Their small, independent communities break up and rejoin with different members,
and among them, there is a continuous movement of goods through kinship ties, and
residential proximity. This continuous movement of goods is actually what strengthens their
obligations to each other. The San, for example, have very strong kinship
... . The kinship ties are so deeply imbedded with in the San culture, that divorce does not break down the unity within a band. It ... . Kinship always remains very important in the San culture. So much so that if it begins to break down due to divorce entire bands ... the San culture is not out for their self or themselves. Instead they rely in their kinships from the other members of their band ...
systems, which impacts their way of life and the way the culture behaves.
The San have lived their lived for thousands of years in the same location, the southwest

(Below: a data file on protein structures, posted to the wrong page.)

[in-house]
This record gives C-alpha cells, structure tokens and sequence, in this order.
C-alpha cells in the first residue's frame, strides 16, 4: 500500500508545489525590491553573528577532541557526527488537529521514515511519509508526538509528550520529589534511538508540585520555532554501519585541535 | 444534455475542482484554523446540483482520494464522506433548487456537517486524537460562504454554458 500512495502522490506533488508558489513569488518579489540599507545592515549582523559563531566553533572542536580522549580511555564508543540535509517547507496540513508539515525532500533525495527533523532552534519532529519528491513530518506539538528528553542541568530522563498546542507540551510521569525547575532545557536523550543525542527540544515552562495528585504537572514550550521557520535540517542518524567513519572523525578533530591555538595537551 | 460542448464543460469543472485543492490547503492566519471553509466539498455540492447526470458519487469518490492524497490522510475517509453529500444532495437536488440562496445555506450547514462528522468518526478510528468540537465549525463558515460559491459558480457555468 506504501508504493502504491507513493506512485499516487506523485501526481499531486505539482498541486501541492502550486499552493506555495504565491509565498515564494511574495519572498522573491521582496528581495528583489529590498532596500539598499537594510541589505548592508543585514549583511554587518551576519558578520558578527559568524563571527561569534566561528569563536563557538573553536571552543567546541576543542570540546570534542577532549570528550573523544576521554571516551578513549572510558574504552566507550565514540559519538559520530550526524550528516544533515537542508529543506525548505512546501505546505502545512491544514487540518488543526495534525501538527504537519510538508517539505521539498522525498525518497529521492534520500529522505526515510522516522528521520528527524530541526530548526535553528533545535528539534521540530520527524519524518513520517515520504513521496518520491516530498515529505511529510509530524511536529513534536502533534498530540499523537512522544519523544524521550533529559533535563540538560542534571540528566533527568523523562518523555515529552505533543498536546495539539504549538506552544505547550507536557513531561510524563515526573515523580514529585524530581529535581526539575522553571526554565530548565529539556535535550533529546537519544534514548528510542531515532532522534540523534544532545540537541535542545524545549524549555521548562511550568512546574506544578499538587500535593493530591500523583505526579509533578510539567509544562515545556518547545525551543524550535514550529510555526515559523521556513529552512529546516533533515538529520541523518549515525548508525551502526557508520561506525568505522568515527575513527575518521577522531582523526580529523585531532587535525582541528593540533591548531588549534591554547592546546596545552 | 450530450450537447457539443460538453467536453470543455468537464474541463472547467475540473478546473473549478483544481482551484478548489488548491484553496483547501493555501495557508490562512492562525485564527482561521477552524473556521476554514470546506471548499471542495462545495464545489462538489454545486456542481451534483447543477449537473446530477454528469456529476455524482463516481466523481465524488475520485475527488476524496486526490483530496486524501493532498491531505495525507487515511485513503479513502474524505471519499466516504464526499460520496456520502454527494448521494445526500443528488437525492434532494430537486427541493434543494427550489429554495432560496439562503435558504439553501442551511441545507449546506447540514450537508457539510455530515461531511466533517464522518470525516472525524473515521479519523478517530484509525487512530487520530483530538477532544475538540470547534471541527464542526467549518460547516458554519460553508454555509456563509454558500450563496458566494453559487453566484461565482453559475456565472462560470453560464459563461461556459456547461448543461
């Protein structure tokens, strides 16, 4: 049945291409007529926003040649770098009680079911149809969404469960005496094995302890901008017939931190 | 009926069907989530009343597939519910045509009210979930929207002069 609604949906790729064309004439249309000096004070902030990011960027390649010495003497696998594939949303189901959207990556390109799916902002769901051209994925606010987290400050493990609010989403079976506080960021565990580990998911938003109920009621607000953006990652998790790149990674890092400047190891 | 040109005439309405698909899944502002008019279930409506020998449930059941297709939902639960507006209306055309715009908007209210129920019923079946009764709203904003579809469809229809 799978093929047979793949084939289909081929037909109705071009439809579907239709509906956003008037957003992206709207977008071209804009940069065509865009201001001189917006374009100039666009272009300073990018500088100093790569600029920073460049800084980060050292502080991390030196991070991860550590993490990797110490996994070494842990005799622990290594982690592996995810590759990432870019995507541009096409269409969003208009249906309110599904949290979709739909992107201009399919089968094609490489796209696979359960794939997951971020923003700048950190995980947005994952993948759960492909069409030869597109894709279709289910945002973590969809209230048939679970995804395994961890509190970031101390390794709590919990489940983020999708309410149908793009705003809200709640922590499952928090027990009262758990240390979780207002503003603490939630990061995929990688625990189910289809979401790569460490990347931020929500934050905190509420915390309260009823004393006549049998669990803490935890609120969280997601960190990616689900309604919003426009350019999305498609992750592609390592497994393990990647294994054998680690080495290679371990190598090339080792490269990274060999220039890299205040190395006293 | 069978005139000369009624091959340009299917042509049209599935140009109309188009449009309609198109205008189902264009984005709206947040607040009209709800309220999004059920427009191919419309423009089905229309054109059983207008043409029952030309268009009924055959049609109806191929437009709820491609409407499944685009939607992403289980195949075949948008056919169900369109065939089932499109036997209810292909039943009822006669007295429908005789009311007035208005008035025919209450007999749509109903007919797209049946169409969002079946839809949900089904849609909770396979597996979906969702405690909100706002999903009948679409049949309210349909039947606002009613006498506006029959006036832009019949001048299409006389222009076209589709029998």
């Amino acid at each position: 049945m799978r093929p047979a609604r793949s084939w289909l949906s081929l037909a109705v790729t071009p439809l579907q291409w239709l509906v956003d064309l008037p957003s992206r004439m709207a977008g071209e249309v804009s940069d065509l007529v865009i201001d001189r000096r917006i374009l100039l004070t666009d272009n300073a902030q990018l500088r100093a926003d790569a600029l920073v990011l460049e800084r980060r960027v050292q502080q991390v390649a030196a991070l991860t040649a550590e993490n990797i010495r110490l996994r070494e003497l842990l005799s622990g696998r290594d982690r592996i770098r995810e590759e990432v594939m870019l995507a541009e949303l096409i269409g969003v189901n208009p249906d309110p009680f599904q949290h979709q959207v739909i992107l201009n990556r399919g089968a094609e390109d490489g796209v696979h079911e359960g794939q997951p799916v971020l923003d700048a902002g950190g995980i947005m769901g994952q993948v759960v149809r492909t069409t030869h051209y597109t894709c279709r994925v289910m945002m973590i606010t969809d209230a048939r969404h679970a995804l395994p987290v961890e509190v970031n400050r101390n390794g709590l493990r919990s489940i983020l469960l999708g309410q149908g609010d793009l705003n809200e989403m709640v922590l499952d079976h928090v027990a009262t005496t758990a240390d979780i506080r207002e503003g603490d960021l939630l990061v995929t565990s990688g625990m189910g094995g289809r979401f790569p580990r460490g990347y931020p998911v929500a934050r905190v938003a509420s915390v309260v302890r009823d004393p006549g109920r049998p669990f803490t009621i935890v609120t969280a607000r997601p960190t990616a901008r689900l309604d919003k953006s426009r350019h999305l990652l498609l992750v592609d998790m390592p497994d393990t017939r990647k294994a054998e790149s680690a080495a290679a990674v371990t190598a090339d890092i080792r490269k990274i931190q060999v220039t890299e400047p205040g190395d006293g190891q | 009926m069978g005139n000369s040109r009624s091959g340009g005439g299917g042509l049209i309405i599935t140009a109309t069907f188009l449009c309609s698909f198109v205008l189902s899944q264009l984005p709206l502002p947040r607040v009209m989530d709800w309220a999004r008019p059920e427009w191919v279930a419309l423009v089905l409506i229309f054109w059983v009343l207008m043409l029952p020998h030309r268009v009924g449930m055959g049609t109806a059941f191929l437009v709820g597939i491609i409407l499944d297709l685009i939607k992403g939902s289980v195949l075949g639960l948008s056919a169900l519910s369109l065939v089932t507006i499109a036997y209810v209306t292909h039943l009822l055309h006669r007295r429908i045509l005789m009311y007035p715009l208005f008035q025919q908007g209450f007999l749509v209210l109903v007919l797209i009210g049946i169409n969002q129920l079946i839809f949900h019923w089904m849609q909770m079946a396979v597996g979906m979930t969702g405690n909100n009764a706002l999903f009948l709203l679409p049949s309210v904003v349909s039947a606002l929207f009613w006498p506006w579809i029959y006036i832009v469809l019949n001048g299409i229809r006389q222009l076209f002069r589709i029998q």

of Africa. It is here, where these strong kinship systems have taken place for these thousands of years, which has impacted their lives in many ways. The San, of the Kalahari Desert, have been known as the best hunting and gathering communities in the modern world. They also operate with behaviors of reciprocal exchange, which is commonly found in band societies. Reciprocity is a mutual, agreed-upon exchange of goods and services, which is a major function in this type of society, making it easier as to not spoil foods or meat among their kinship.